This is a condensed version of an interview with Milena Otasevic, a Stakeholder Engagement and Readiness Lead at Nike and 2017 graduate of Willamette University MBA. She used LinkedIn Premium to go from getting her MBA to a six-figure salary with full benefits in just two years. To read the full interview, click here.
LinkedIn uses an algorithm to rank profiles and ensure they are showing the most relevant profiles that are the best match.
Think of it like searching Google for a restaurant; you want to appear at the top of the list, definitely on page one!
The first step in optimizing your profile is ensuring that you have relevant content.
Use the same words in your profile, join relevant groups, follow industry news and companies, etc. The more you attach yourself to similar content, the more relevant you will be.
Update/refresh your profile regularly so LinkedIn knows you are still relevant.
Use a nice, professional looking photo, make sure to have a good tagline/summary line to grab people’s attention, and you also want to have some positive recommendations (just like you would want to see for restaurants on a Google search)!
You have to spend time optimizing your profile.
Optimization is a continuous process where you interact with the content and the platform that goes so much further than updating (a one time activity when you have a milestone such as a new job or education).
Focus on what you are looking for, a field of expertise.
By interacting (reading articles, liking posts, posting articles yourself) with the platform in your preferred field, you share more information about yourself, making yourself more relevant.
In order to stand out, your resume/application should try to match the language of the job description.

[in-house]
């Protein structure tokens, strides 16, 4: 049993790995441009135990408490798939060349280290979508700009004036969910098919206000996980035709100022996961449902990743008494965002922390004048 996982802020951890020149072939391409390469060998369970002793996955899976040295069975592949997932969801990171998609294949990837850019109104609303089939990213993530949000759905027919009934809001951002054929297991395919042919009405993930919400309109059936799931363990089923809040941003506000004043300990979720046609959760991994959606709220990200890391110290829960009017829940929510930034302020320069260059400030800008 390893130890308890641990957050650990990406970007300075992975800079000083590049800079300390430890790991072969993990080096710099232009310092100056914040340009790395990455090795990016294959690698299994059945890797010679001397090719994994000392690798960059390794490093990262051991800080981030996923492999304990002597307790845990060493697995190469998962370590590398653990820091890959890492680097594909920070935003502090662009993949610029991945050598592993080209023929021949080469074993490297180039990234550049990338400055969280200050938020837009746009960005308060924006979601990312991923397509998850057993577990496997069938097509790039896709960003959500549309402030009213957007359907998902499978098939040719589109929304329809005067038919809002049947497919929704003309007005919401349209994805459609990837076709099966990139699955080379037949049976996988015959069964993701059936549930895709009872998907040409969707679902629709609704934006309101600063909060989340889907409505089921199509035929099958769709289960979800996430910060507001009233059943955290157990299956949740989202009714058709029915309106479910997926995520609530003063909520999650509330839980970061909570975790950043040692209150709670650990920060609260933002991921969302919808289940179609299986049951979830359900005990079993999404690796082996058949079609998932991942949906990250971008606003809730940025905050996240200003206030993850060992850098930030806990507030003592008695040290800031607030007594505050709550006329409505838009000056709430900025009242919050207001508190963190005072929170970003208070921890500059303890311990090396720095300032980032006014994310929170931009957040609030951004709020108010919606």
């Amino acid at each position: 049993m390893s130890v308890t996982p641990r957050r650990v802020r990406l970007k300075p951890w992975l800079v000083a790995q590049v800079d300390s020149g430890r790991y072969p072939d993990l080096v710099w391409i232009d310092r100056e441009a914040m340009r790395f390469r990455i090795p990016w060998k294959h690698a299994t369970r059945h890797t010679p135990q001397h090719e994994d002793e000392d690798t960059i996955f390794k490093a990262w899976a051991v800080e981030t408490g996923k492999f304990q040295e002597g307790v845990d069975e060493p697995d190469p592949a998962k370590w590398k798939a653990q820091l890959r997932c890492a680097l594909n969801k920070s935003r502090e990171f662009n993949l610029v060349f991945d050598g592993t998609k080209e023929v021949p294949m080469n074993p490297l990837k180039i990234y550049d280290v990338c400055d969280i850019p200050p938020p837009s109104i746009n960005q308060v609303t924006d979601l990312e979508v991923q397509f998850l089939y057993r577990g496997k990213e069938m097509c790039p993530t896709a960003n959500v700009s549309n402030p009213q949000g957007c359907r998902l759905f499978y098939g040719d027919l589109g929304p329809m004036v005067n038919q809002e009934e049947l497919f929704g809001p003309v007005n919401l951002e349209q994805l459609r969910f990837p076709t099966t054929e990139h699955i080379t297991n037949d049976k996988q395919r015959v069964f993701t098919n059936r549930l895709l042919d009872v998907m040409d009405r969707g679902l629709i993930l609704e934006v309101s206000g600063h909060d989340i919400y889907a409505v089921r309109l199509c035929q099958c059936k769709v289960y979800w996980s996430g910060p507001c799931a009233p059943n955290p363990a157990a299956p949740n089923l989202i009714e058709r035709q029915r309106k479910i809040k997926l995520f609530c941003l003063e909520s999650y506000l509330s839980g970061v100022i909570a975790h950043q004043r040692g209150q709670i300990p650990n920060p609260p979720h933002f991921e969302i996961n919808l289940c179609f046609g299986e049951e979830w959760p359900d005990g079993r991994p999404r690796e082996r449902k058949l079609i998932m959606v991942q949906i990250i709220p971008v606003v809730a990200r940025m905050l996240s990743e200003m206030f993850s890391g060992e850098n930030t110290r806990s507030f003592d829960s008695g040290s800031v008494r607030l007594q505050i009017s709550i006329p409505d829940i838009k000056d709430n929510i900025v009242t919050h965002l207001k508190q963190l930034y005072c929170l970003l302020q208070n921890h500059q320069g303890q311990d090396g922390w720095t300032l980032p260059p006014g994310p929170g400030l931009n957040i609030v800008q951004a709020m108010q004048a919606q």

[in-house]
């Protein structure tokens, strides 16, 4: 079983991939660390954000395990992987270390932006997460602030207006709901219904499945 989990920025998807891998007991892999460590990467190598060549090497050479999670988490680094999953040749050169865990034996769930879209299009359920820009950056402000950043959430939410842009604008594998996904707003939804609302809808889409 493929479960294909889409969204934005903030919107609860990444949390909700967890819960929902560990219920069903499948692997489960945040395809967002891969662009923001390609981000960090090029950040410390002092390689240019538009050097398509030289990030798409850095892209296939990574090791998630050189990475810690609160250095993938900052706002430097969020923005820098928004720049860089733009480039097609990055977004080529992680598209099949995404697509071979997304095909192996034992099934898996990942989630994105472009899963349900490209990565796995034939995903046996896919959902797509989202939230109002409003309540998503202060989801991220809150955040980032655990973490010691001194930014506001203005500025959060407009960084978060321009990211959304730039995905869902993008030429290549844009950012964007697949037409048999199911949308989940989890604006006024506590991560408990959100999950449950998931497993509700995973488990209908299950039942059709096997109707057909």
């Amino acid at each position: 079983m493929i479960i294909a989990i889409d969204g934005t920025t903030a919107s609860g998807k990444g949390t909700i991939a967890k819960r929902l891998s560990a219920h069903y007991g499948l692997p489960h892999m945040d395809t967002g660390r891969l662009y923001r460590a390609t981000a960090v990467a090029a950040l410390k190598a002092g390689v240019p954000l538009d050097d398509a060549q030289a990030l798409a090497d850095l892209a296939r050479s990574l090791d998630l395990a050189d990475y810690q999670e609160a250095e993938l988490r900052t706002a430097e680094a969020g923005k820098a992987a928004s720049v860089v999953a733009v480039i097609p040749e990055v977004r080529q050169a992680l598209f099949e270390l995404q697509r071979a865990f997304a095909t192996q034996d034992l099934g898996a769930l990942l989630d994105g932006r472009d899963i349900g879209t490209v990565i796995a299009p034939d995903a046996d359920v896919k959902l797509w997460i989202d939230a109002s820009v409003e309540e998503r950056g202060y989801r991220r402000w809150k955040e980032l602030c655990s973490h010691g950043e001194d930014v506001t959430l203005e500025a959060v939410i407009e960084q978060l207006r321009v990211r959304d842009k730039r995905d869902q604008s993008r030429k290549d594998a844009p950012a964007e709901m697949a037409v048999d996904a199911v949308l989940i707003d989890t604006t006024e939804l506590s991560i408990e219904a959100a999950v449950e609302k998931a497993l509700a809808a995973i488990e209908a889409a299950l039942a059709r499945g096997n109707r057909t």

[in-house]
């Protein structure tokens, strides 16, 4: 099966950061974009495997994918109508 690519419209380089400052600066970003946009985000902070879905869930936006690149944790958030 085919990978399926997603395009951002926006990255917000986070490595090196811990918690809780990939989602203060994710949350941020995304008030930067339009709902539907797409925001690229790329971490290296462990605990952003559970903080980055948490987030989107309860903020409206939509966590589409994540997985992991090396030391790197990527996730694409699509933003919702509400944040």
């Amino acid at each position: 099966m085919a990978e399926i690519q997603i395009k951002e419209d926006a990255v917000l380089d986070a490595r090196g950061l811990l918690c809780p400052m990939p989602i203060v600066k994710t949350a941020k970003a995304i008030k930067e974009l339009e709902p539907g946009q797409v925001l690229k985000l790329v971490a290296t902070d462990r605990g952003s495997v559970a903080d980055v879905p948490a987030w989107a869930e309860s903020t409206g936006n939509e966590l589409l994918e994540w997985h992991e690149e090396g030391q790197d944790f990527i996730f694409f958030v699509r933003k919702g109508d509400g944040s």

Think about it, out of hundreds of applications, a human person might pick a top 30 key words ranked by the ATS (Applicant Tracking System), screen 15-20 over the phone, invite only 5 or so for an interview; so consider the odds.
Networking is very important!
Many recruiters look for candidates on LinkedIn. Other companies hire through referrals. Think about the company you are applying for and consider what their “culture” is and how they like to recruit candidates.
By doing a lot of informationals, you can learn about the most current industry trends from people who are in the work, biggest challenges, you learn how to “speak the lingo” – to get all that information so when the time comes for an interview for your desired job, you know how to talk about it and what to emphasize.
It’s all a long-term strategy; a marathon, not a sprint.
Your career development and growth is continuous, regardless of the job you are currently doing or your employment status; networking is for you to learn more about industries, possibilities, skills needed and relevant knowledge.
If you are an introvert and find networking a little more difficult, sign up for this excellent 5-day e-mail mini course, “Introvert to Introvert.” Networking will help you learn trends and challenges in the field so when you come to the interview phase you will be prepared to think about how you can help the company solve one of their challenges and know what skills and experiences you can bring to the table to help alleviate that problem.
Where do you start?
Start by downloading LinkedIn app on your phone and the same way you check Facebook, Instagram or any other app, be sure to visit LinkedIn as well.
Interact with the content. Follow people who are leaders in the field, companies as well. Find groups to join, read relevant articles; just engage with the network the same way you would any other platform but here with the focus on your professional interests.
Review the job descriptions and select key words and phrases common to the position descriptions.
Go back and update your profile to reflect that language. Enable your settings to tell the recruiters you are looking for positions, what kind of positions and where. Subscribe to the free trial of LinkedIn Premium and monitor your stats (number of views, number of successful applications, etc) to determine if it’s worth the money for you.
Ask friends, coworkers or professors for an informational to find out more about what they do.
Ask them to introduce you to other people you can talk to – not for jobs, but just for learning and research!
Special thanks to Milena for being willing to share all her tips and tricks. To read the full text filled with additional information, go to the full interview, located here.
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